Infrared Astronomical Satellite

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Related to Infrared Astronomical Satellite: Infrared Astronomy Satellite

Infrared Astronomical Satellite:

see infrared astronomyinfrared astronomy,
study of celestial objects by means of the infrared radiation they emit, in the wavelength range from about 1 micrometer to about 1 millimeter. All objects, from trees and buildings on the earth to distant galaxies, emit infrared (IR) radiation.
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A review of 1983 images taken by NASA's Infrared Astronomical Satellite (IRAS) revealed the predicted pattern.
Studies in the 1980s with the Infrared Astronomical Satellite (IRAS) showed that few stars older than 10 million years have dust in their planet-forming regions.
This intriguing conclusion stems from the overlap of two studies -- an investigation of the dynamics of interplanetary dust particles an observations taken in 1983 with NASA's Infrared Astronomical Satellite (IRAS), notes Dermott.
Meanwhile, on the ground, an international team will prepare catalogs of the sources Akari detected, which will supersede the 20-year-old infrared Astronomical Satellite (IRAS) survey and provide rich target lists for new observatories such as the European Space Agency's soon-to-be-launched Herschel satellite (5&T: December 2006, page 30).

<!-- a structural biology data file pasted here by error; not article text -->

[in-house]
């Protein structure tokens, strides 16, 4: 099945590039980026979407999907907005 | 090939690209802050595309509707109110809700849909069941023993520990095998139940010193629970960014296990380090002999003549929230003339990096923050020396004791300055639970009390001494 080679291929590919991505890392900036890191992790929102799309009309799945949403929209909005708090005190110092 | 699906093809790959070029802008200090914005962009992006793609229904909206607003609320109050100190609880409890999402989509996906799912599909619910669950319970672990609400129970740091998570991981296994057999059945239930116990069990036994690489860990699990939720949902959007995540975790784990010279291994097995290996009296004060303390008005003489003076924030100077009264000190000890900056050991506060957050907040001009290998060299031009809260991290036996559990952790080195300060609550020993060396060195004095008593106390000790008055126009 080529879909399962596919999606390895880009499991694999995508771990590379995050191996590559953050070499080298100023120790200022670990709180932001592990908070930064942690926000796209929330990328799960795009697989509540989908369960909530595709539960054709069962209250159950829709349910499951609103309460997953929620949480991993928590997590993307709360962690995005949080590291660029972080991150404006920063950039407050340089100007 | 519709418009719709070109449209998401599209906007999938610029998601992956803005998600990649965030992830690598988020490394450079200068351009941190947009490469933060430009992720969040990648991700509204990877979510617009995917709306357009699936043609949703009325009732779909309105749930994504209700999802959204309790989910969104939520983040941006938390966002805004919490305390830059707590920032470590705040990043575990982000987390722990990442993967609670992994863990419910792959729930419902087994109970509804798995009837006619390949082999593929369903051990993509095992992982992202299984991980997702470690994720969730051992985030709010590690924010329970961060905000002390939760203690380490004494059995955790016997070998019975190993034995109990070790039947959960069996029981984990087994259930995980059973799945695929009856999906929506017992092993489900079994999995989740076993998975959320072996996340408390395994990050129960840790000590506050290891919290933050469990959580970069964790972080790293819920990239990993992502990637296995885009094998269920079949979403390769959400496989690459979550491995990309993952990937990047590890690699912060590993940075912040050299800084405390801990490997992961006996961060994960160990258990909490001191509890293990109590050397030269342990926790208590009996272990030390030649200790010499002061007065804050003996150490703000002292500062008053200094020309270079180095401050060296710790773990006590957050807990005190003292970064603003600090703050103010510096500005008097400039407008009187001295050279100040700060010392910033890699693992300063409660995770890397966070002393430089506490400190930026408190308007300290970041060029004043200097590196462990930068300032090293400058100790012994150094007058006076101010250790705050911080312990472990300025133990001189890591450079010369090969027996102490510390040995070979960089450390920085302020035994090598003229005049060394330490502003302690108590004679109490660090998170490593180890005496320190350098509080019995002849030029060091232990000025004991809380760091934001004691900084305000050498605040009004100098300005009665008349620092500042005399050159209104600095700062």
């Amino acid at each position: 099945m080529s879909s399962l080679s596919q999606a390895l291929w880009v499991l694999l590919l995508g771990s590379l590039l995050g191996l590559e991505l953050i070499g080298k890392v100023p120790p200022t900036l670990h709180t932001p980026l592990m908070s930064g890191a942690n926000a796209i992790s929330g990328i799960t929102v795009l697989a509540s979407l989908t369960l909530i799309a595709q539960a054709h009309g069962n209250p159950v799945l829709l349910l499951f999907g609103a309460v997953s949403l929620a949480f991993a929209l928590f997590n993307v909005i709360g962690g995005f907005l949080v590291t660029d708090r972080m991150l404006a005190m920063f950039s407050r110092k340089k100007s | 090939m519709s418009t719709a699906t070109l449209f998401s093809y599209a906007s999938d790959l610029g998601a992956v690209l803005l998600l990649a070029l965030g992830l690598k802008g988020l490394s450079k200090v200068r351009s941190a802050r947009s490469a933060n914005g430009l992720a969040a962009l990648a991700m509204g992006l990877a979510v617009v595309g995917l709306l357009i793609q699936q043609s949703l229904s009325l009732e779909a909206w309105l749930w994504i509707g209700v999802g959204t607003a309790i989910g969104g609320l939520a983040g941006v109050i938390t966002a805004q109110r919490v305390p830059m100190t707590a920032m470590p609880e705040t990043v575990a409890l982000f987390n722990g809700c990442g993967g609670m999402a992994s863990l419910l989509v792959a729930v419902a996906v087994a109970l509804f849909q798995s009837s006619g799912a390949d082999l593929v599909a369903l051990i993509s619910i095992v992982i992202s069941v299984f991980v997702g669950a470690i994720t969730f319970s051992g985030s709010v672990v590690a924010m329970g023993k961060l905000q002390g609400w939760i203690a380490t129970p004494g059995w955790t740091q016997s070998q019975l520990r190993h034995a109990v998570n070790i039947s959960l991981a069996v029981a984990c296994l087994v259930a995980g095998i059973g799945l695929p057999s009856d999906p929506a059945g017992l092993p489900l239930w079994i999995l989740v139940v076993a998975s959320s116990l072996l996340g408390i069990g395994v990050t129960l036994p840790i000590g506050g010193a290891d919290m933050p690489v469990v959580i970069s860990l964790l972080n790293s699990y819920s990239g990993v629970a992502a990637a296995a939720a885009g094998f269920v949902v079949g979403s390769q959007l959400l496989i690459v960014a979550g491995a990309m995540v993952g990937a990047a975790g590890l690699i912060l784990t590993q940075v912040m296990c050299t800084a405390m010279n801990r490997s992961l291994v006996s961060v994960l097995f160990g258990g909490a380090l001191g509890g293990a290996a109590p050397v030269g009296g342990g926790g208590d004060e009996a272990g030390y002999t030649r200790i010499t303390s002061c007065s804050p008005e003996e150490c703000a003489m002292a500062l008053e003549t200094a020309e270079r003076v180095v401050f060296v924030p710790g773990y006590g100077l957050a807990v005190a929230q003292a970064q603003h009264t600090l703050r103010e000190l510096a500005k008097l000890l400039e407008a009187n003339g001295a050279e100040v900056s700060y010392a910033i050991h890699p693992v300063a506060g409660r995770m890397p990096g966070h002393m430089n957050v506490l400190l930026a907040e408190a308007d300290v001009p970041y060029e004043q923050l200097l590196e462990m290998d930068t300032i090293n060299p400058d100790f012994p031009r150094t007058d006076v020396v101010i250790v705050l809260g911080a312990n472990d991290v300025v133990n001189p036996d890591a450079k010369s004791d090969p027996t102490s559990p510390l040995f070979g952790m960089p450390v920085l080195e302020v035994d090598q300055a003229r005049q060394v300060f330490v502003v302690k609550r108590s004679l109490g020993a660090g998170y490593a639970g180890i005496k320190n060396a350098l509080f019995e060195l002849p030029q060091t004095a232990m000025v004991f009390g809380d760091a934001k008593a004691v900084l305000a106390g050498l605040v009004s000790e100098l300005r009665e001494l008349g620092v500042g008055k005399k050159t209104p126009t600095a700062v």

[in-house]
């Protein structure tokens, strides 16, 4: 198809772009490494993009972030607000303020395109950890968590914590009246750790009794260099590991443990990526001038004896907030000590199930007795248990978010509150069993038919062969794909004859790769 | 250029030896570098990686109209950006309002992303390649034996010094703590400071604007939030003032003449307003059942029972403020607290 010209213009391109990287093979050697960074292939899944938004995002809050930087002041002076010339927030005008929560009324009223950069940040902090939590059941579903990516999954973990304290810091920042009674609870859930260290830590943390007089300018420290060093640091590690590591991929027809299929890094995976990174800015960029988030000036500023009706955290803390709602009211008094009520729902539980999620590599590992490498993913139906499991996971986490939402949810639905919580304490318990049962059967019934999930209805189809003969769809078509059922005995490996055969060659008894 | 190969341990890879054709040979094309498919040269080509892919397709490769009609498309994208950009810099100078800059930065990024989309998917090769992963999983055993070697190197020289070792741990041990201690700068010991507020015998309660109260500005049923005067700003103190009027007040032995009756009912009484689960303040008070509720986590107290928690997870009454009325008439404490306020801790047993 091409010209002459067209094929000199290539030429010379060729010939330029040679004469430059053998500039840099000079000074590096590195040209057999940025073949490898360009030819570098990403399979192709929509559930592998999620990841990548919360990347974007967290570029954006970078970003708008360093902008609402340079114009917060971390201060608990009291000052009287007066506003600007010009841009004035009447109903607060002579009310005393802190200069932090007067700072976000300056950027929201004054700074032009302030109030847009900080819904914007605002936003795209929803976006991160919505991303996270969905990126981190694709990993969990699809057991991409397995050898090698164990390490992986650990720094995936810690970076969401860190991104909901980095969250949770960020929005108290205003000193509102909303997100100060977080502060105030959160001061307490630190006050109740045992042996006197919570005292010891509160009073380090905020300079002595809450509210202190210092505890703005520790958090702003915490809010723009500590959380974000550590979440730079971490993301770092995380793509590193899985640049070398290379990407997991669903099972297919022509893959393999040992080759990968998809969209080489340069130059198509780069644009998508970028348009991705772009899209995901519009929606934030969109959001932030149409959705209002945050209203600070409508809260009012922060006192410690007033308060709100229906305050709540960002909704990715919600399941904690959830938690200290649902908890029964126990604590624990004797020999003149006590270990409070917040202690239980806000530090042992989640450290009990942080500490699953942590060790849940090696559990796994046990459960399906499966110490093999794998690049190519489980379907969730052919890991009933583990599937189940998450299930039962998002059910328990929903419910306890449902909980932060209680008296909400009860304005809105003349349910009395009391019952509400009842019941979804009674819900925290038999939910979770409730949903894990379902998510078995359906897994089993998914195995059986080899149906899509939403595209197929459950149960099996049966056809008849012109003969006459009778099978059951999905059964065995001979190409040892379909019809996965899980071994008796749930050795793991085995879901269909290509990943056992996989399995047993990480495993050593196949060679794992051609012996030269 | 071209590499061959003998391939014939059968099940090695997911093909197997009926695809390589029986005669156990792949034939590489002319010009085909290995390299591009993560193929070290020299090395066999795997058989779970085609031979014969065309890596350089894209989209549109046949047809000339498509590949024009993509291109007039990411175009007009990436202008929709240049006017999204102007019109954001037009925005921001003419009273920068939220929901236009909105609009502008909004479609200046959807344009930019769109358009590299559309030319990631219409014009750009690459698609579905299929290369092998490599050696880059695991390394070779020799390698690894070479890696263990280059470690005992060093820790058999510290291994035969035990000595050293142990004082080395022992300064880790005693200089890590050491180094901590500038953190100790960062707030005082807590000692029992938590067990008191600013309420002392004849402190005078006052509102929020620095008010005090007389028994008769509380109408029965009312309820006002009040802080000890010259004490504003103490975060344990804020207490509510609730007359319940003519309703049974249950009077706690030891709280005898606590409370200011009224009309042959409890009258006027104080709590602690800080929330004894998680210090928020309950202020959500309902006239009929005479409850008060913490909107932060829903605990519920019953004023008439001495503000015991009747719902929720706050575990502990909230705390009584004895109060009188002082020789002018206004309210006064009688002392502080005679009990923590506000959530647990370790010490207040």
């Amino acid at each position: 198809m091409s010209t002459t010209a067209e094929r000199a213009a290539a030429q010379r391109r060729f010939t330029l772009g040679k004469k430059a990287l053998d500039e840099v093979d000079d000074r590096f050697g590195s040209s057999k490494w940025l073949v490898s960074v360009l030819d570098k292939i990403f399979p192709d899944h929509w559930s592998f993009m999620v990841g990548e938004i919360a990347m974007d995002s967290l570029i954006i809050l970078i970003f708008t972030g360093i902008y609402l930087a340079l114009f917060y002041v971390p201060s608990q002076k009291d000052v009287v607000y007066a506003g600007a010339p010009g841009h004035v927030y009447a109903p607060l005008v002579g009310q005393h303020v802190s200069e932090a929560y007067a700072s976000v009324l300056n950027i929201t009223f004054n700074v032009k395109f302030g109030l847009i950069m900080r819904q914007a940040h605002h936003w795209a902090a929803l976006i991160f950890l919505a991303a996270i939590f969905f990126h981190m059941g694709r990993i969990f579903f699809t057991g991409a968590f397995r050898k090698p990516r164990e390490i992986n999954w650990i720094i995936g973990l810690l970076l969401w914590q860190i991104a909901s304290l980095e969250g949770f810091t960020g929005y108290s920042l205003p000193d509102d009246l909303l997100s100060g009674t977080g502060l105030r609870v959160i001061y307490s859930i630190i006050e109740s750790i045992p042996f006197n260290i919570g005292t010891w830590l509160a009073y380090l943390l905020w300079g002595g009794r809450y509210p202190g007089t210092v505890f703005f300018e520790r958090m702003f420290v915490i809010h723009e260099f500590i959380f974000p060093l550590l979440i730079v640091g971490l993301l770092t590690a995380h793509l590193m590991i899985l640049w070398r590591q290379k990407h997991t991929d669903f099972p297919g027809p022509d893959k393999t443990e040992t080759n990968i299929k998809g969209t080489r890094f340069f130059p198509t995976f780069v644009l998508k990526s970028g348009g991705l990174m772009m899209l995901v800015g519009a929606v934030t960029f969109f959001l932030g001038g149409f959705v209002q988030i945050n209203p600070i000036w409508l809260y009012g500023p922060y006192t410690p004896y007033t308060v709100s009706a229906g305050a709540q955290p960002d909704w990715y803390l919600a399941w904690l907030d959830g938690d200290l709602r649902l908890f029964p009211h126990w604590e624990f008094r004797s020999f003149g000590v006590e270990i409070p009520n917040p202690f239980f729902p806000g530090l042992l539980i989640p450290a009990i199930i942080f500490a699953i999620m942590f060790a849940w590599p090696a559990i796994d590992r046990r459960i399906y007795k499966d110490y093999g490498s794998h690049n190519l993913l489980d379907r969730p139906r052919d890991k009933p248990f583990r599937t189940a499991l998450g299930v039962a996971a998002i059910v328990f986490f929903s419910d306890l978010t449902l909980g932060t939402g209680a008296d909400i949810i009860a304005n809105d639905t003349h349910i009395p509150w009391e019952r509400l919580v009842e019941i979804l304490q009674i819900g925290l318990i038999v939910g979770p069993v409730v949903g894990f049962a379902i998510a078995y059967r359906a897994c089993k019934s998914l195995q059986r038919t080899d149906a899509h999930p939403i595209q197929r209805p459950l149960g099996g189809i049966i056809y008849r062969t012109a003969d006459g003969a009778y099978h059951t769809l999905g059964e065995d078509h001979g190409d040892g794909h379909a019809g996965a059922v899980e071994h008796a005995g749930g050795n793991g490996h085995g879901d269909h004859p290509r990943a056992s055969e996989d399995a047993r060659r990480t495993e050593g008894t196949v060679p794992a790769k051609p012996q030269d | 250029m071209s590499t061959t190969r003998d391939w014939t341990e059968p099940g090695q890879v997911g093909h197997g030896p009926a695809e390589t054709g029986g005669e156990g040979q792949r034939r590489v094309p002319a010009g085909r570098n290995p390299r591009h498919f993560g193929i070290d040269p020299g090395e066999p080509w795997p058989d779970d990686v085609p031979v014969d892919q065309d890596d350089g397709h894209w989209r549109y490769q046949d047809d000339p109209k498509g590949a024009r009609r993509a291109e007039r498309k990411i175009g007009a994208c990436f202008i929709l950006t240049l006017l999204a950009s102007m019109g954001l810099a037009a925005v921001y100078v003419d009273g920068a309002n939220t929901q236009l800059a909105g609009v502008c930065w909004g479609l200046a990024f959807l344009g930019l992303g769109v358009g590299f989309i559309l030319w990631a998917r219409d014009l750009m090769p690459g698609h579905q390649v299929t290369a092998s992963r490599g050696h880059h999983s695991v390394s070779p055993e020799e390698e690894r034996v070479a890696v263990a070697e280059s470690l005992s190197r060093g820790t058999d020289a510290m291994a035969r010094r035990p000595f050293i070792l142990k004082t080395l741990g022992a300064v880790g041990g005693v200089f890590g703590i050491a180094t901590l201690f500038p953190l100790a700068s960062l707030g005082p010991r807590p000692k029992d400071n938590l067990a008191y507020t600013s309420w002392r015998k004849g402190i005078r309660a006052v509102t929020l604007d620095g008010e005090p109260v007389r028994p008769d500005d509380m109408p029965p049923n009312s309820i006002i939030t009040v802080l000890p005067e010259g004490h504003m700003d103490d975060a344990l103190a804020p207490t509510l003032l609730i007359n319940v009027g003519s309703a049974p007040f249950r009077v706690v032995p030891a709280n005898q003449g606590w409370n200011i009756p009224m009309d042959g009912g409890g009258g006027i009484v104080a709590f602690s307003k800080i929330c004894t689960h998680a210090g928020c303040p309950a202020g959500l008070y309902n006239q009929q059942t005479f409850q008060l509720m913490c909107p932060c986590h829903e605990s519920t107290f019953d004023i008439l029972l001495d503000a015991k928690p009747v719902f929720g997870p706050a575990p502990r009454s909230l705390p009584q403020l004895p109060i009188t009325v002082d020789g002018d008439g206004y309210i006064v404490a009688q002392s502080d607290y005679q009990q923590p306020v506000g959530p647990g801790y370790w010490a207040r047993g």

Backman of Franklin and Marshall College in Lancaster, Pa., explains that the new radio survey of Fomalhaut has confirmed in a concrete manner observations made a decade ago with the Infrared Astronomical Satellite (IRAS).
The deepest data sets the website currently draws on are the Sloan Digital Sky Survey (SDSS) and the all-sky survey from the Infrared Astronomical Satellite (IRAS).
In comparing their topographic map to an all-sky survey of galaxies observed by the Infrared Astronomical Satellite, the researchers found that areas of high mass density do indeed correlate with areas where galaxies cluster.
Back in 1983, data from the Infrared Astronomical Satellite (IRAS) hinted at the presence of warm dust around Beta ([beta]) Pictoris, a star lying only 63 light-years away.
Sykes began his rocky odyssey while a graduate student in 1986, when he spotted an odd feature in several images constructed from data gathered by the Infrared Astronomical Satellite (IRAS) in 1983.

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